Week 1: Love in Lent

Love is a verb.

There are three types of love: philos, eros, agape.

As families, we are familiar with philos, family love, brotherly love, friendship. Philos is that shared admiration for those who accompany us through life. Those with which we spend time.

Eros is romantic love. It is rooted in the strong way we feel around those to whom we are attracted.

Agape is unconditional love. This love is not based on merit of the person loved, but rather unconditional and based on them as an image bearer of Christ. This love is kind and generous. It continues to give even when the other is unkind, unresponsive and unworthy. It only desires good things for the other and is compassionate. [Huffington Post]

Love, especially agape love, is going to be our focus throughout Lent. Every week we will have a new blog post sharing about another way to consider love in this Lenten journey. So bring the family together and get ready to share stories, activities, and conversation about how we express, experience, grow, and learn in love.

Time to Chat

Where do you experience love? Who shows you love? How do they do that?


Photo Challenge

Where are you experiencing love? How does it show up in your day? Love is shown in many ways. It was seen in random acts of kindness this past week with people coming together to clear snow! Perhaps you have experienced it in someone sharing a kind word, or a memento of a loved one reminding you of a love you can experience over and over.

We want to know your stories! Capture love via photo and post it with the hashtag #gloriadeilove to your social media throughout these next weeks of Lent. Let us be mindful to look for love within us and around us every day.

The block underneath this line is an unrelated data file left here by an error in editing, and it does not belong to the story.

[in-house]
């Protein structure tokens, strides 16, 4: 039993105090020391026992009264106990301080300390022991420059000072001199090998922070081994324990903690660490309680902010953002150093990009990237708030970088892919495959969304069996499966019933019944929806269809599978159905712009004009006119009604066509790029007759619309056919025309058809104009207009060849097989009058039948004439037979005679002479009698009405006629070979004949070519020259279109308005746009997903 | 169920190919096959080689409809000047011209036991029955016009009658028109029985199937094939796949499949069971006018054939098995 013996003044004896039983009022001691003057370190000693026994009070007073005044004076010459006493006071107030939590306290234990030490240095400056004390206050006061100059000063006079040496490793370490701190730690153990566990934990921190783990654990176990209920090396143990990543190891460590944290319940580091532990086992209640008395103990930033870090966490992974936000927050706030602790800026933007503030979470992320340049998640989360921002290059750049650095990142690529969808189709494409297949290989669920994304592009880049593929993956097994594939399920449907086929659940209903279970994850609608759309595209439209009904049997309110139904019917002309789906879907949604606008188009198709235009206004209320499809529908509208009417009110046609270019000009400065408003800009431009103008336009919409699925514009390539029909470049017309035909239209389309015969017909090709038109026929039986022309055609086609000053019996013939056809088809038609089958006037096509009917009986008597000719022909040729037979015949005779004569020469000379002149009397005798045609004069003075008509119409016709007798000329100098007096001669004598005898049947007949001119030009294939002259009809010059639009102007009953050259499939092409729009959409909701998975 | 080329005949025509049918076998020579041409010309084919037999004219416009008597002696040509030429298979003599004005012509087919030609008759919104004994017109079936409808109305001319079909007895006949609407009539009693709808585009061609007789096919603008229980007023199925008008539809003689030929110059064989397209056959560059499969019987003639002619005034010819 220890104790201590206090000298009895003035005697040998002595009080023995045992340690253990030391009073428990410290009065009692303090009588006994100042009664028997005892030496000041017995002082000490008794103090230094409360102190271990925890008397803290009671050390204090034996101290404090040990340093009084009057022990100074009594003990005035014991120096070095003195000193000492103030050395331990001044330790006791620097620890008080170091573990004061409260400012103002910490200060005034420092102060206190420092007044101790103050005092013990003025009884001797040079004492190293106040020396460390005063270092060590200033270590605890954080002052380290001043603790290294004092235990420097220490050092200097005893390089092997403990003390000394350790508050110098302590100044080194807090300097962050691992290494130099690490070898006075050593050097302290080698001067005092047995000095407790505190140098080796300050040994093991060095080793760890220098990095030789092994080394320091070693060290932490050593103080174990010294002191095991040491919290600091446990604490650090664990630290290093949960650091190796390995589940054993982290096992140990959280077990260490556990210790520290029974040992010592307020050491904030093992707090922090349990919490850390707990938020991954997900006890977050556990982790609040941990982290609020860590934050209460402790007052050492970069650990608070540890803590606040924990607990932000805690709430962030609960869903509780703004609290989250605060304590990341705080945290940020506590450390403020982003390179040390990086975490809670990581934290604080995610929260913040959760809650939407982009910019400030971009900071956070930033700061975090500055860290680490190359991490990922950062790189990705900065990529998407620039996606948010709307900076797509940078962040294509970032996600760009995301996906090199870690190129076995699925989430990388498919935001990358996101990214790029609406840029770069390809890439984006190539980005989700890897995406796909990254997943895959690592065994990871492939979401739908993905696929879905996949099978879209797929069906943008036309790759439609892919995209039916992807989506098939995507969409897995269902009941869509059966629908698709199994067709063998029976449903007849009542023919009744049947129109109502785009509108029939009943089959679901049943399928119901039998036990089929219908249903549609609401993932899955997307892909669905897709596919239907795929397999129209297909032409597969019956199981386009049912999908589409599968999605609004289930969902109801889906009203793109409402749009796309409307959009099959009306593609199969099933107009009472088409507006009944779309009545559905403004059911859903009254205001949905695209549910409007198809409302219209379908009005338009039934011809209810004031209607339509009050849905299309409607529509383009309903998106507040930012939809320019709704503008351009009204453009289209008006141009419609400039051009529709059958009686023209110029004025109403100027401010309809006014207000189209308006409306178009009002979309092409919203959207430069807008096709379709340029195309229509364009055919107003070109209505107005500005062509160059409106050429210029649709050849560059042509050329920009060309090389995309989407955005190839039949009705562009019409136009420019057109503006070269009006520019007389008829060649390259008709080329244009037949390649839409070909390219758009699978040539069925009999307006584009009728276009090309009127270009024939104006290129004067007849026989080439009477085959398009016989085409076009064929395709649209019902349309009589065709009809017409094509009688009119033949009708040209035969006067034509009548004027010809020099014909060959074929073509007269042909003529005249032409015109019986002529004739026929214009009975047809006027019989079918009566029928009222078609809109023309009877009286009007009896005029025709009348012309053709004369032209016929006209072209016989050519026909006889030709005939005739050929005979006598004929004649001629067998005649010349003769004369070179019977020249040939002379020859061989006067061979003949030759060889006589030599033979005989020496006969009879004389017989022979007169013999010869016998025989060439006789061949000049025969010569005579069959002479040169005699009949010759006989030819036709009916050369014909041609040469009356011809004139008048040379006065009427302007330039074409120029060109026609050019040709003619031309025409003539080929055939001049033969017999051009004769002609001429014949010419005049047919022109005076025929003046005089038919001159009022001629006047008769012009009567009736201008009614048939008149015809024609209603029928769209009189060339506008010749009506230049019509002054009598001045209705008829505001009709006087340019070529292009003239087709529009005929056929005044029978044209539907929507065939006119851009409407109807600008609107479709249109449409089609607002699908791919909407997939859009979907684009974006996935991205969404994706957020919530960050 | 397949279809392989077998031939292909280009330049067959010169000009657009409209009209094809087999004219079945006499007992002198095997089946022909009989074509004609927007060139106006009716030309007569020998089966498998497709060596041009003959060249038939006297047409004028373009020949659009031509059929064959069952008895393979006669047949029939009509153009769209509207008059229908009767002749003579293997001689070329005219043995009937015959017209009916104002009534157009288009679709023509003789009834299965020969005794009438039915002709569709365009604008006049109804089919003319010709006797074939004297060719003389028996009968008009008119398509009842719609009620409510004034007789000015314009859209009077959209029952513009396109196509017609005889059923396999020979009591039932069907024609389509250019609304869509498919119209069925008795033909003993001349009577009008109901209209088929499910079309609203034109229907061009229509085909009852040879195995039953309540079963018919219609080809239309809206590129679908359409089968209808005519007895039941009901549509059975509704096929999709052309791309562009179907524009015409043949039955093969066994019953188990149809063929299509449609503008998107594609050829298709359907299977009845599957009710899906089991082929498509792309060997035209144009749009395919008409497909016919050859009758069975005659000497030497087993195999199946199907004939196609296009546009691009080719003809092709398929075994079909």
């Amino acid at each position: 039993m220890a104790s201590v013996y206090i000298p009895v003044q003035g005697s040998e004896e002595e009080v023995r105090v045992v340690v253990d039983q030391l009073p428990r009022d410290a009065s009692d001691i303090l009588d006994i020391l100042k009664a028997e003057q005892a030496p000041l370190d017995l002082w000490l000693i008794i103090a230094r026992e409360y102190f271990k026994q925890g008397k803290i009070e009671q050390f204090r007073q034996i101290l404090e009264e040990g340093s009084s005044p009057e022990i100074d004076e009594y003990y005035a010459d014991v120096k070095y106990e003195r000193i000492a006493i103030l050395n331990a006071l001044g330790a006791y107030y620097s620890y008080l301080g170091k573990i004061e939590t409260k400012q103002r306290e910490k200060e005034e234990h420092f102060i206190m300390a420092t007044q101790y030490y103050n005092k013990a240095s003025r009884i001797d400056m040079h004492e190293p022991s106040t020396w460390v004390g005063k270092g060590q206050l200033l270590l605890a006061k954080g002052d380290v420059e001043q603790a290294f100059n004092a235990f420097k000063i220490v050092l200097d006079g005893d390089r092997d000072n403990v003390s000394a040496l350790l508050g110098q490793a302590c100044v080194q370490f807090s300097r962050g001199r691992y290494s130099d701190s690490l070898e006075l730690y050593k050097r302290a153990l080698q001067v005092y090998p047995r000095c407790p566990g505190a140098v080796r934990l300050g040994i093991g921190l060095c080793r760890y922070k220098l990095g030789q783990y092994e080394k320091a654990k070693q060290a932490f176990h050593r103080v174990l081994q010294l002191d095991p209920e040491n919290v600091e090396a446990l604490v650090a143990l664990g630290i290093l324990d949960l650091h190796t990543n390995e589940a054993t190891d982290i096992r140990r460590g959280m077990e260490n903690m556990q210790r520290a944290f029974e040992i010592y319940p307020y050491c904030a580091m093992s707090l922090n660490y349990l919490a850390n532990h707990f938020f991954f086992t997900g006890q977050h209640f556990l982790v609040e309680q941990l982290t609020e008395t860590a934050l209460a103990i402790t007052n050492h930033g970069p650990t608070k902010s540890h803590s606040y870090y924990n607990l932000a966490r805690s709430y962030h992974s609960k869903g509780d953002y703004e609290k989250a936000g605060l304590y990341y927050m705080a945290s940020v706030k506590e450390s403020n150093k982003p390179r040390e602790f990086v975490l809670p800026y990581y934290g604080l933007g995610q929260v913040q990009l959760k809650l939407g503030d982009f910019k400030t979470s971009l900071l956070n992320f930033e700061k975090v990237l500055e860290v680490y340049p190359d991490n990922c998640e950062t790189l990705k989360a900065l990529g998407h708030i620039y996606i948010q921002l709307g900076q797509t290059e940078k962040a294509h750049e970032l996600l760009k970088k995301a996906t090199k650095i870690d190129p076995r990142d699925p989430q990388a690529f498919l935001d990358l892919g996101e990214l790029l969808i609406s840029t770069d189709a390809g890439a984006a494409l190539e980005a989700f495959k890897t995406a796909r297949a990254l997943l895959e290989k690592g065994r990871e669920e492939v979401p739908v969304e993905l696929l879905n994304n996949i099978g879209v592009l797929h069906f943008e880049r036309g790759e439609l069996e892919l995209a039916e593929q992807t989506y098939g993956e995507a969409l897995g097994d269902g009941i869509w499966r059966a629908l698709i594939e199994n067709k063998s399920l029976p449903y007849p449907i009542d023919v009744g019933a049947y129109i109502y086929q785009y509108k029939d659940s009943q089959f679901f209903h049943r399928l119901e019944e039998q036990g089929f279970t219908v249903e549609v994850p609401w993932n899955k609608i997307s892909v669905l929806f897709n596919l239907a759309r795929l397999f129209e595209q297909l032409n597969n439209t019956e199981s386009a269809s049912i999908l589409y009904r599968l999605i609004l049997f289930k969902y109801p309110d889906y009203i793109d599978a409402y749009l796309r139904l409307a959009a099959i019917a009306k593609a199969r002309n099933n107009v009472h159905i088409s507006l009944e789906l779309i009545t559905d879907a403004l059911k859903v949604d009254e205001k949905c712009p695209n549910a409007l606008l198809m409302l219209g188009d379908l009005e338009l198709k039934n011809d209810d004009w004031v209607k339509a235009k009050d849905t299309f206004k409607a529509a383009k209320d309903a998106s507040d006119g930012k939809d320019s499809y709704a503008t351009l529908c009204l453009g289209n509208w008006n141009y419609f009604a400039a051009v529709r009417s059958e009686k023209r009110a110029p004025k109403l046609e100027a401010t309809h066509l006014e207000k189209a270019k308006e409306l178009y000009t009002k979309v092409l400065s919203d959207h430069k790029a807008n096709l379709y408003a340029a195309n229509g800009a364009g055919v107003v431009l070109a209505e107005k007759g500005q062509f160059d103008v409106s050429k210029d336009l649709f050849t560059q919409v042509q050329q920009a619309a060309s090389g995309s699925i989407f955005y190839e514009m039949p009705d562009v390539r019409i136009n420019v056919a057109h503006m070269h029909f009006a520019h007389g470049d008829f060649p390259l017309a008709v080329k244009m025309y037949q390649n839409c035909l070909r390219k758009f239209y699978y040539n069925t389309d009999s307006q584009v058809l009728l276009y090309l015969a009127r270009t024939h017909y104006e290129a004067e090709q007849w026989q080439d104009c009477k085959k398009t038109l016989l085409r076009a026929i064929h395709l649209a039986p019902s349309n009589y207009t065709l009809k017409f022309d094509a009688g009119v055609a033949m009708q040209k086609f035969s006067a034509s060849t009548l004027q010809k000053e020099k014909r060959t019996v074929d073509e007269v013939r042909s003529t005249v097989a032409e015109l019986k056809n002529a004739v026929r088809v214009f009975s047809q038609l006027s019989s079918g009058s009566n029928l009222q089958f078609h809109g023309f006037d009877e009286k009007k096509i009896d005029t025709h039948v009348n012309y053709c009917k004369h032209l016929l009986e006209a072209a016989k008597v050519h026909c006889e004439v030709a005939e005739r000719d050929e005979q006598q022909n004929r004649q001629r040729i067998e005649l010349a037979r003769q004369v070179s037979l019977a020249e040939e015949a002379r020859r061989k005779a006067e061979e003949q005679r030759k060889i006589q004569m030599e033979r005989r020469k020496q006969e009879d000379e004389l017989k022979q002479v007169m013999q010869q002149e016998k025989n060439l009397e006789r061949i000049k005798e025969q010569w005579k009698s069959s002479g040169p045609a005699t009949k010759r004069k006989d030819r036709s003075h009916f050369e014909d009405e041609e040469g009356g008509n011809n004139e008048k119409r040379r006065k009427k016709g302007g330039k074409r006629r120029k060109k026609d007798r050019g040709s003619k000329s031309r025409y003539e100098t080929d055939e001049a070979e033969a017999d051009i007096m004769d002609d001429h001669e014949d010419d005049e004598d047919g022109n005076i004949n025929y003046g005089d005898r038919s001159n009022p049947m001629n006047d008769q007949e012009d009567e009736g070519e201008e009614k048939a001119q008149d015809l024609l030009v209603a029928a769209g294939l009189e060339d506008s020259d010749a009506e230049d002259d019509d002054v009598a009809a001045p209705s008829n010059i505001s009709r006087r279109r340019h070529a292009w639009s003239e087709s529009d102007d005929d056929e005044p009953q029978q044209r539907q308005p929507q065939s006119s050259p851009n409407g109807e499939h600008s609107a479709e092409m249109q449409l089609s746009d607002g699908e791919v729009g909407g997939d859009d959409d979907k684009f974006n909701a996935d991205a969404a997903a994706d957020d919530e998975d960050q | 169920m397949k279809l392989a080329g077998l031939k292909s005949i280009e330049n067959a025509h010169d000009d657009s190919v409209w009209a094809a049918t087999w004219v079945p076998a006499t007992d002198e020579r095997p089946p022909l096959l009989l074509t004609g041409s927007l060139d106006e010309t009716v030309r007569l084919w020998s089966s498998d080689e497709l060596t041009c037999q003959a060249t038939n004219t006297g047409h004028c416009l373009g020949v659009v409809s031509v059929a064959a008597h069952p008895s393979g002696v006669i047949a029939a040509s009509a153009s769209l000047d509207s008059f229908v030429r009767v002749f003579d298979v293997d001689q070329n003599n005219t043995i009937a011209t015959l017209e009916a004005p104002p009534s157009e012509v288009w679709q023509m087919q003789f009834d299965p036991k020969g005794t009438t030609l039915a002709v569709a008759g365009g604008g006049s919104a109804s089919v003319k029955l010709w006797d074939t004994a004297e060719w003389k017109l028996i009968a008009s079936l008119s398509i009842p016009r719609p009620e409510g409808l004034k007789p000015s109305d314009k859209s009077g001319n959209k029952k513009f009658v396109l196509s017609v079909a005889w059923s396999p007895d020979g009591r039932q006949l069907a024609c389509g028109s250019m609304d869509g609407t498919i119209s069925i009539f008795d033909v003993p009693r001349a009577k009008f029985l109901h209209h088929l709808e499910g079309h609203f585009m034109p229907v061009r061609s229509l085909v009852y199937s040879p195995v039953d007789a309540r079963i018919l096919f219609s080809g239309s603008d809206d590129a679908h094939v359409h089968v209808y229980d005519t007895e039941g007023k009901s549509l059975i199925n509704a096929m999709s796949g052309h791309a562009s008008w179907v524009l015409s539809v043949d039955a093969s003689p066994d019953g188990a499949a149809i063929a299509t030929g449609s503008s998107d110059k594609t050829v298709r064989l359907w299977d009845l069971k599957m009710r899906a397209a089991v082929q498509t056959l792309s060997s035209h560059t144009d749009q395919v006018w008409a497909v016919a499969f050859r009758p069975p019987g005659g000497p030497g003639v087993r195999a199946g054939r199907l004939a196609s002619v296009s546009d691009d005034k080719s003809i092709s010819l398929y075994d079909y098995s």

Left: Love is an encouraging note from my sister in the mail! #gloriadeilove

Right: Love is being reunited with my German host brother, Lukas, after four years apart. #gloriadeilove

All the Feels- by Krista

All the Feels

by Krista Monson

My mother said something to me when I was young that has stuck with me for decades. “Emotions are valid. It’s your attitude that is your choice.”

She constantly reminded me, and still reminds me today, that there is nothing wrong with feeling angry, frustrated, sad, upset, jealous, or disappointed. Those are emotions. Feelings. Every single one is completely natural. The choice we have is what we do with those emotions; especially when interacting with others. As a child, when I chose harsh words and actions towards my siblings to reflect my feelings, I was rewarded with a time out. Time to reconsider my attitude and actions. Time to take a break, breathe, and make a new choice.

Everyone should be quick to listen, slow to speak and slow to become angry…” James 1:19b

Decades later, I still practice choosing my attitude amidst days of emotions. A common phrase a friend and I use is “All the Feels” to express how overwhelmed we can be by the sheer number of emotions we experience in a day. It can be tiring. It can leave us not knowing how to proceed. I take comfort in the reminder that emotions are valid and I can take a time out to breathe, pray for patience and guidance, and consider my attitude and how I interact with the world.